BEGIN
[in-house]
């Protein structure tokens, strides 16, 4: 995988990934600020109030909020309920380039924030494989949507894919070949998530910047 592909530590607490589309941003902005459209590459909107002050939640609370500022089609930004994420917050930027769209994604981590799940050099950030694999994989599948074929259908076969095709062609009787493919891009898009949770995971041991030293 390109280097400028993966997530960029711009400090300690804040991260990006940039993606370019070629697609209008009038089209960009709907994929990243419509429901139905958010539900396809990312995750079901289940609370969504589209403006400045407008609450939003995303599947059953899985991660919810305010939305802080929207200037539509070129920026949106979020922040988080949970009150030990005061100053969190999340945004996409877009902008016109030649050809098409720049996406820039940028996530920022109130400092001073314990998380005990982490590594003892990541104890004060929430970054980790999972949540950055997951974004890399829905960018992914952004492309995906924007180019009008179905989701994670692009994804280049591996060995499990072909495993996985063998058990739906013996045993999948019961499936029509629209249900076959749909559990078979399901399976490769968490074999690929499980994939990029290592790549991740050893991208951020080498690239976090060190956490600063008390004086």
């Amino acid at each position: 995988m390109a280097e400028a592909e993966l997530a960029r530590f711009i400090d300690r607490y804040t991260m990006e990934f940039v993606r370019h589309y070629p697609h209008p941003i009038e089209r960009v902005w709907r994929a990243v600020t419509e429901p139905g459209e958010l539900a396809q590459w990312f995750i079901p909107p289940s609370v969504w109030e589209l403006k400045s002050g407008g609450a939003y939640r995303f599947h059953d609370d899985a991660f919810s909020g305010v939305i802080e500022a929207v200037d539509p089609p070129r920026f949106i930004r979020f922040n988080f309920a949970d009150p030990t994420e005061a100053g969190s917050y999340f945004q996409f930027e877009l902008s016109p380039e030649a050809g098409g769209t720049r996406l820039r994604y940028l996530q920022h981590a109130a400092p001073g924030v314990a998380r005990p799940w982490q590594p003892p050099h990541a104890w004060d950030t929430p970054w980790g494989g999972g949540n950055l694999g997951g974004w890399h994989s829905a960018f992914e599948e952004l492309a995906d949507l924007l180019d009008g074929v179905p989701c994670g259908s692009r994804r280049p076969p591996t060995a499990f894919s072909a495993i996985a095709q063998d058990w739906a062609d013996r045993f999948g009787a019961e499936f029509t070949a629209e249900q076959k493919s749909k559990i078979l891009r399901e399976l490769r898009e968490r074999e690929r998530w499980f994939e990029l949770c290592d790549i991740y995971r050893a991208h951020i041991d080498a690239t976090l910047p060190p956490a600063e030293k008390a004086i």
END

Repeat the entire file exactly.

[in-house]
């Protein structure tokens, strides 16, 4: 995988990934600020109030909020309920380039924030494989949507894919070949998530910047 592909530590607490589309941003902005459209590459909107002050939640609370500022089609930004994420917050930027769209994604981590799940050099950030694999994989599948074929259908076969095709062609009787493919891009898009949770995971041991030293 390109280097400028993966997530960029711009400090300690804040991260990006940039993606370019070629697609209008009038089209960009709907994929990243419509429901139905958010539900396809990312995750079901289940609370969504589209403006400045407008609450939003995303599947059953899985991660919810305010939305802080929207200037539509070129920026949106979020922040988080949970009150030990005061100053969190999340945004996409877009902008016109030649050809098409720049996406820039940028996530920022109130400092001073314990998380005990982490590594003892990541104890004060929430970054980790999972949540950055997951974004890399829905960018992914952004492309995906924007180019009008179905989701994670692009994804280049591996060995499990072909495993996985063998058990739906013996045993999948019961499936029509629209249900076959749909559990078979399901399976490769968490074999690929499980994939990029290592790549991740050893991208951020080498690239976090060190956490600063008390004086």
């Amino acid at each position: 995988m390109a280097e400028a592909e993966l997530a960029r530590f711009i400090d300690r607490y804040t991260m990006e990934f940039v993606r370019h589309y070629p697609h209008p941003i009038e089209r960009v902005w709907r994929a990243v600020t419509e429901p139905g459209e958010l539900a396809q590459w990312f995750i079901p909107p289940s609370v969504w109030e589209l403006k400045s002050g407008g609450a939003y939640r995303f599947h059953d609370d899985a991660f919810s909020g305010v939305i802080e500022a929207v200037d539509p089609p070129r920026f949106i930004r979020f922040n988080f309920a949970d009150p030990t994420e005061a100053g969190s917050y999340f945004q996409f930027e877009l902008s016109p380039e030649a050809g098409g769209t720049r996406l820039r994604y940028l996530q920022h981590a109130a400092p001073g924030v314990a998380r005990p799940w982490q590594p003892p050099h990541a104890w004060d950030t929430p970054w980790g494989g999972g949540n950055l694999g997951g974004w890399h994989s829905a960018f992914e599948e952004l492309a995906d949507l924007l180019d009008g074929v179905p989701c994670g259908s692009r994804r280049p076969p591996t060995a499990f894919s072909a495993i996985a095709q063998d058990w739906a062609d013996r045993f999948g009787a019961e499936f029509t070949a629209e249900q076959k493919s749909k559990i078979l891009r399901e399976l490769r898009e968490r074999e690929r998530w499980f994939e990029l949770c290592d790549i991740y995971r050893a991208h951020i041991d080498a690239t976090l910047p060190p956490a600063e030293k008390a004086i």